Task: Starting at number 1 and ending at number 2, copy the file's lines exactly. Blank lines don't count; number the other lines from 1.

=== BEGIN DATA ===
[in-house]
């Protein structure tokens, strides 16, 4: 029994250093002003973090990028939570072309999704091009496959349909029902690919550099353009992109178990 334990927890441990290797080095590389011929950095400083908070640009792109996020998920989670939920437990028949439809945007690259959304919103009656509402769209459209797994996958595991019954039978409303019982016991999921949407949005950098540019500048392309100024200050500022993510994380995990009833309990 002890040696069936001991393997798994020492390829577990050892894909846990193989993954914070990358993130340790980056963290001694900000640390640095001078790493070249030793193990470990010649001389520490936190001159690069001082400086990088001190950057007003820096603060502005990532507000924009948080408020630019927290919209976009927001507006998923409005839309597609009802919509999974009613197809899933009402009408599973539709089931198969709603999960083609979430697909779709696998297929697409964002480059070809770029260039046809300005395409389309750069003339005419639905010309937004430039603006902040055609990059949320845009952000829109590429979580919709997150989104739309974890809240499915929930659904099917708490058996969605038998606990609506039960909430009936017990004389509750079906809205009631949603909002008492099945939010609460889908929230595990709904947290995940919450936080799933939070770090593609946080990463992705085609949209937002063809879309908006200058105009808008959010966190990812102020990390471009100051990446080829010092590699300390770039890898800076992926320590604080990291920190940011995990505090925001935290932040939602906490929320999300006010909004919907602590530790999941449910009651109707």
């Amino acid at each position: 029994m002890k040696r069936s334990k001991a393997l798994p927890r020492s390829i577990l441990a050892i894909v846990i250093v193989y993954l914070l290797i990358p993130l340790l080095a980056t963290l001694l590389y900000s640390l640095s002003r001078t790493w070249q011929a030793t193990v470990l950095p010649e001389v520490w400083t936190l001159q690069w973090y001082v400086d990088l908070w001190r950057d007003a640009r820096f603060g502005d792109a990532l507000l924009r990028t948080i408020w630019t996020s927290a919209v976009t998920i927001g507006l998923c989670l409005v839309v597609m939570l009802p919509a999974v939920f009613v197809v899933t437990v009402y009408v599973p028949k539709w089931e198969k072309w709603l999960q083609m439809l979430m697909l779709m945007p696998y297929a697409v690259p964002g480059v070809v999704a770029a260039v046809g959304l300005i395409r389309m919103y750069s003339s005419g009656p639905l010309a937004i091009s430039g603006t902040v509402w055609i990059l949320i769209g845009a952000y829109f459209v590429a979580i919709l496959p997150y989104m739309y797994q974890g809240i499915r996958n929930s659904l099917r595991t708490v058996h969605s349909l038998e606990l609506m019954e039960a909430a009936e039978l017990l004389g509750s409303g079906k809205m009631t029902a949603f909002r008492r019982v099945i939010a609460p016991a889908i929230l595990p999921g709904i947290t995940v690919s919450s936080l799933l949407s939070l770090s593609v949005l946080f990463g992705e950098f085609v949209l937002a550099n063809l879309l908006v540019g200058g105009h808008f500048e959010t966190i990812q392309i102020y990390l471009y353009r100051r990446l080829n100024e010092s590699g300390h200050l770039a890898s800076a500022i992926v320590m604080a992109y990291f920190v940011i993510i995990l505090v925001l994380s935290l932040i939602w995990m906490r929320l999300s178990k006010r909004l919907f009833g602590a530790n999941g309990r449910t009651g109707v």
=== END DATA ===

[in-house]
């Protein structure tokens, strides 16, 4: 029994250093002003973090990028939570072309999704091009496959349909029902690919550099353009992109178990 334990927890441990290797080095590389011929950095400083908070640009792109996020998920989670939920437990028949439809945007690259959304919103009656509402769209459209797994996958595991019954039978409303019982016991999921949407949005950098540019500048392309100024200050500022993510994380995990009833309990 002890040696069936001991393997798994020492390829577990050892894909846990193989993954914070990358993130340790980056963290001694900000640390640095001078790493070249030793193990470990010649001389520490936190001159690069001082400086990088001190950057007003820096603060502005990532507000924009948080408020630019927290919209976009927001507006998923409005839309597609009802919509999974009613197809899933009402009408599973539709089931198969709603999960083609979430697909779709696998297929697409964002480059070809770029260039046809300005395409389309750069003339005419639905010309937004430039603006902040055609990059949320845009952000829109590429979580919709997150989104739309974890809240499915929930659904099917708490058996969605038998606990609506039960909430009936017990004389509750079906809205009631949603909002008492099945939010609460889908929230595990709904947290995940919450936080799933939070770090593609946080990463992705085609949209937002063809879309908006200058105009808008959010966190990812102020990390471009100051990446080829010092590699300390770039890898800076992926320590604080990291920190940011995990505090925001935290932040939602906490929320999300006010909004919907602590530790999941449910009651109707």